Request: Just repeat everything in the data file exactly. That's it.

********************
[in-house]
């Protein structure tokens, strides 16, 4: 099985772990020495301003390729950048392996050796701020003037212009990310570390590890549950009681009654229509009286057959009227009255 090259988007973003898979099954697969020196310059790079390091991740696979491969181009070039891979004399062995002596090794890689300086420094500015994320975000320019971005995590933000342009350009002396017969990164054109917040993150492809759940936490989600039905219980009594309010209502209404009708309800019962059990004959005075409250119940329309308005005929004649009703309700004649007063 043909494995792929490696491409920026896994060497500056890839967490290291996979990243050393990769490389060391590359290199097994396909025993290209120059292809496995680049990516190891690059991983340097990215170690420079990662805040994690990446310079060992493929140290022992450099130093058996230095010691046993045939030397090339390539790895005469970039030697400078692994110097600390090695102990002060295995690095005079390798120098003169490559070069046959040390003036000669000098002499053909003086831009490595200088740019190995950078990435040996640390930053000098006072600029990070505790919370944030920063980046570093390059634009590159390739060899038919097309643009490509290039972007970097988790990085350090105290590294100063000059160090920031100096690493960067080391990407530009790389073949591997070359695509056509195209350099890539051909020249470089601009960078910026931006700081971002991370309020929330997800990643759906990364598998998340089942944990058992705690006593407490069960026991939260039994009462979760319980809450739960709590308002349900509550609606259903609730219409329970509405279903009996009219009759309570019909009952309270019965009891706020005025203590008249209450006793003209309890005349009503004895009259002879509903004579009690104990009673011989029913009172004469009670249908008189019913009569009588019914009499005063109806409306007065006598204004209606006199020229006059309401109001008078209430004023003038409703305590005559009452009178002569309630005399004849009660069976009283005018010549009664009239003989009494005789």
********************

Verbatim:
[in-house]
């Protein structure tokens, strides 16, 4: 099985772990020495301003390729950048392996050796701020003037212009990310570390590890549950009681009654229509009286057959009227009255 090259988007973003898979099954697969020196310059790079390091991740696979491969181009070039891979004399062995002596090794890689300086420094500015994320975000320019971005995590933000342009350009002396017969990164054109917040993150492809759940936490989600039905219980009594309010209502209404009708309800019962059990004959005075409250119940329309308005005929004649009703309700004649007063 043909494995792929490696491409920026896994060497500056890839967490290291996979990243050393990769490389060391590359290199097994396909025993290209120059292809496995680049990516190891690059991983340097990215170690420079990662805040994690990446310079060992493929140290022992450099130093058996230095010691046993045939030397090339390539790895005469970039030697400078692994110097600390090695102990002060295995690095005079390798120098003169490559070069046959040390003036000669000098002499053909003086831009490595200088740019190995950078990435040996640390930053000098006072600029990070505790919370944030920063980046570093390059634009590159390739060899038919097309643009490509290039972007970097988790990085350090105290590294100063000059160090920031100096690493960067080391990407530009790389073949591997070359695509056509195209350099890539051909020249470089601009960078910026931006700081971002991370309020929330997800990643759906990364598998998340089942944990058992705690006593407490069960026991939260039994009462979760319980809450739960709590308002349900509550609606259903609730219409329970509405279903009996009219009759309570019909009952309270019965009891706020005025203590008249209450006793003209309890005349009503004895009259002879509903004579009690104990009673011989029913009172004469009670249908008189019913009569009588019914009499005063109806409306007065006598204004209606006199020229006059309401109001008078209430004023003038409703305590005559009452009178002569309630005399004849009660069976009283005018010549009664009239003989009494005789």